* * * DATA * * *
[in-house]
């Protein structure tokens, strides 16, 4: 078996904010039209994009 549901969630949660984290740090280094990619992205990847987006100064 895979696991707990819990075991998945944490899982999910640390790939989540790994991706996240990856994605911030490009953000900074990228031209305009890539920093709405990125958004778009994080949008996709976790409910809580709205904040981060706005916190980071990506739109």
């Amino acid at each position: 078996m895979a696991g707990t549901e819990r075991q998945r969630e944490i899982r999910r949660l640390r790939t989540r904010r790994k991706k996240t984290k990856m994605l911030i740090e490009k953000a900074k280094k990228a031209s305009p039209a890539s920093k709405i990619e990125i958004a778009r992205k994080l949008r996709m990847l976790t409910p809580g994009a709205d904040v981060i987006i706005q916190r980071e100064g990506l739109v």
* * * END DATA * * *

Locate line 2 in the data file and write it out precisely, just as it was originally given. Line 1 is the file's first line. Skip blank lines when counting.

């Protein structure tokens, strides 16, 4: 078996904010039209994009 549901969630949660984290740090280094990619992205990847987006100064 895979696991707990819990075991998945944490899982999910640390790939989540790994991706996240990856994605911030490009953000900074990228031209305009890539920093709405990125958004778009994080949008996709976790409910809580709205904040981060706005916190980071990506739109």